Another negative way of handling guilt is projection.
Projection means simply blaming others for any wrong that a person (himself or herself) has done.
Adam's attempt to avoid responsibility are heard in these words:
"The woman you put here with me - she gave me some fruit from the tree, and I ate it." (Genesis 3:12)
This is an example of projection.

This is probably the most common way of dealing with guilt.
To avoid responsibility in wrong doing does bring some measure of relief.
It is a form of deception that eventually catches up with us.
And at any rate, we do not deceive God.

The heart of the Christian message is that freedom from guilt is mediated through the sacrifice
of Jesus Christ on the cross.
We can enter into the joyful experience of not having our sins remembered, anymore.
(Hebrews 10:17)

The voice of conscience says, "You have sinned."
But God says, "Confess it" -- "I'll forgive it." -- "I will remember it no more."

Unfortunately, many do not respond to the call to confess their sin and wrong-doing.
Many, like Adam and Eve, hide and refuse to face the consequences of their sin.
Even though David felt guilty about his sin with Bathsheba, he waited months before
he finally confessed.
He went through months of mental and emotional agony.

Dr. Paul Tournier said that confession is "the stopper which can be pulled out
so that life begins to flow once again

Look at some steps in confession.

First, face reality.
This means to face the consequences, however painful they may be.
Christians should be more ready than non-Christians to admit wrong-doing.
Yet, some psychologists claim that Christians are the most reluctant to admit they have done wrong
because they know that they should not have done wrong in the first place.
They can't stand to face the truth about themselves.

Second, be convicted.
Conviction always is God's work and always represents God's reaction to our sin.
Feeling convicted is the pain of feeling God's finger pressing against our hearts.
Conviction carries two messages:
You have done wrong, and you must do something about it.

Third, repent
Repentance is our response to God's conviction.
Repentance says, "I'm sorry -- I have sinned."

Fourth, confess the sin.
In confession, we must "agree" with God. (1 John 1: 9)
The word, "confess," means " to say with" or "to agree."
This means we must adopt God's attitude toward our sin.
We must be careful not to cheapen our confession by minimizing our sin.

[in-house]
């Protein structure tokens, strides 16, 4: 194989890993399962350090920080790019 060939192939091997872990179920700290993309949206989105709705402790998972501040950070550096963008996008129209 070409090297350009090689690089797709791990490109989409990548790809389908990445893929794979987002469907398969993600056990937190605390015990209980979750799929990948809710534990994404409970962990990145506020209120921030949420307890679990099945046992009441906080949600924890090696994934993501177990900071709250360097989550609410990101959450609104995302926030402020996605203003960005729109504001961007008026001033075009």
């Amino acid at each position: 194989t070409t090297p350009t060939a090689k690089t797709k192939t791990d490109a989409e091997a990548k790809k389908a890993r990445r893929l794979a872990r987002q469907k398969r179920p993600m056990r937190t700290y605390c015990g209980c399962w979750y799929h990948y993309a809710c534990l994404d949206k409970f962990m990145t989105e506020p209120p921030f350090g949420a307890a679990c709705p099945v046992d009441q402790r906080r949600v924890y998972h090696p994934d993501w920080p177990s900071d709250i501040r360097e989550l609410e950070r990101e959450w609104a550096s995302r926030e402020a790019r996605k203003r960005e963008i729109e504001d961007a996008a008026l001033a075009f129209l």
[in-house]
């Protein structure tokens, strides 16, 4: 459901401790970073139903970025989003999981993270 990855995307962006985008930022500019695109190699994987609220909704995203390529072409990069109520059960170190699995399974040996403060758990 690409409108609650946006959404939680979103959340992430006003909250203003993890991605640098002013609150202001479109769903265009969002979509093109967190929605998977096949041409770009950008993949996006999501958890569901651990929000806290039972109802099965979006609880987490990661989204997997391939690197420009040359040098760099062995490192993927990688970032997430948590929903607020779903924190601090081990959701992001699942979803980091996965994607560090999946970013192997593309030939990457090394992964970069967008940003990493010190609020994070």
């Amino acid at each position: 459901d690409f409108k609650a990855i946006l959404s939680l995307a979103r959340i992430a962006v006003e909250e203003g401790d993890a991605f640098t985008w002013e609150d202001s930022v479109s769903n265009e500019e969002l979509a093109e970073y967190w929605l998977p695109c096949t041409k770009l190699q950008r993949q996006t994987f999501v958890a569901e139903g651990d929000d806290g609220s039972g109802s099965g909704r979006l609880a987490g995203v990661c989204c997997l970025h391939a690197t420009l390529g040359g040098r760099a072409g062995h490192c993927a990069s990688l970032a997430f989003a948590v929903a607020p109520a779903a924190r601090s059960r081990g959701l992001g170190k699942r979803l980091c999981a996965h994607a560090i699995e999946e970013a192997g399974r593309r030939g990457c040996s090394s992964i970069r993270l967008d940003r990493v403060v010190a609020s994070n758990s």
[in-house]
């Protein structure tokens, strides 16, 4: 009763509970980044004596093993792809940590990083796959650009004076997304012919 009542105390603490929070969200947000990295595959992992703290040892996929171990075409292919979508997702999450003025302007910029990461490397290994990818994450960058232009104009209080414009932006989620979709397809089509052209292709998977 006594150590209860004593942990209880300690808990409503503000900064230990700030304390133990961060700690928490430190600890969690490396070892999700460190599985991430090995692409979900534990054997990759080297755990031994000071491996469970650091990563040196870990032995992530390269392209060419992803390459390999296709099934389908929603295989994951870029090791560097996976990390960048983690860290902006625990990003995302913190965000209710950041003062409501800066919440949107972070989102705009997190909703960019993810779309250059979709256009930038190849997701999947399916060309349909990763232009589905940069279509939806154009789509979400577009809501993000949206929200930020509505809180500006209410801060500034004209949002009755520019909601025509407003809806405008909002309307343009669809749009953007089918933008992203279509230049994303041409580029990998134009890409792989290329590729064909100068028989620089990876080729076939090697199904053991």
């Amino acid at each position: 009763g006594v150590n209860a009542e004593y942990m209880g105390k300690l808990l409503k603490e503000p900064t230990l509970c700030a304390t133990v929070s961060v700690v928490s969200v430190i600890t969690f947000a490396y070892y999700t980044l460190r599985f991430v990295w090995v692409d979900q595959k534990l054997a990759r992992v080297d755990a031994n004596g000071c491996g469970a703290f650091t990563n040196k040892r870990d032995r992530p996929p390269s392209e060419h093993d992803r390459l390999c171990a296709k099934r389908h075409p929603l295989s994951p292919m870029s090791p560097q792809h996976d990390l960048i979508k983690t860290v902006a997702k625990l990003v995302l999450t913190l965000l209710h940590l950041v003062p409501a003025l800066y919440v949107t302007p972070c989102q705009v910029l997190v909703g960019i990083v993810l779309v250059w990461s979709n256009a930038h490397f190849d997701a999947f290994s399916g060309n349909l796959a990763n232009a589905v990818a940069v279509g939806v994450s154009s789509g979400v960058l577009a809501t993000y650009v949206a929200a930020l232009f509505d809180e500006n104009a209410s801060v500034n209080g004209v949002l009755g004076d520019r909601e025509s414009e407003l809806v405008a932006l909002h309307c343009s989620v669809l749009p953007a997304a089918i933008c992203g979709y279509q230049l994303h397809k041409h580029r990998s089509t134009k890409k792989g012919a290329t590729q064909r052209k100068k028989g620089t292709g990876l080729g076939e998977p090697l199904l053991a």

When Saul was caught disobeying God in the destruction of Amalekites, he said
to Samuel, "I have sinned." (1 Samuel 15:30)

David was conscience-stricken after he had counted the fighting men, and he said to the Lord,
"I have sinned greatly in what I have done." (2 Samuel 24:10)
Again In Psalm 51: 4, David cried, "Against you, you only, have I sinned and done what is evil
in your sight

The prodigal in Luke 15:18-19 cried, "Father, I have sinned against heaven and against you,
I am no longer worthy to be called your son

Notice that the common thread that runs through all these confessions.
It is feeling the same revulsion toward it that God feels.
It is experiencing the shame and grief that we have to involve ourselves in behavior
that is directly opposite the character of God.

Fifth, be cleansed.
Cleansing is a result of confession, and is always a sign of confession done properly.
Cleansing means that we no longer feel the pain of guilt or shame due to our sin.
A change has taken place.
The "crushed bones" now "rejoice" and the "joy of salvation" is now restored. (Psalm 51: 8,12)

Cleansing from sin means not only that God has removed our sin but that sin itself is no longer
any hindrance to fellowship.

Confession Heals
Spiritually, confession is the basis of reconciliation.
David said it: "Blessed is he whose transgressions are forgiven, whose sins are covered.
Blessed is the man whose sin the Lord does not count against him and in whose spirit
is no deceit
." (Psalm 32: 1-2)

Sermon adapted from many resources by Dr. Harold L. White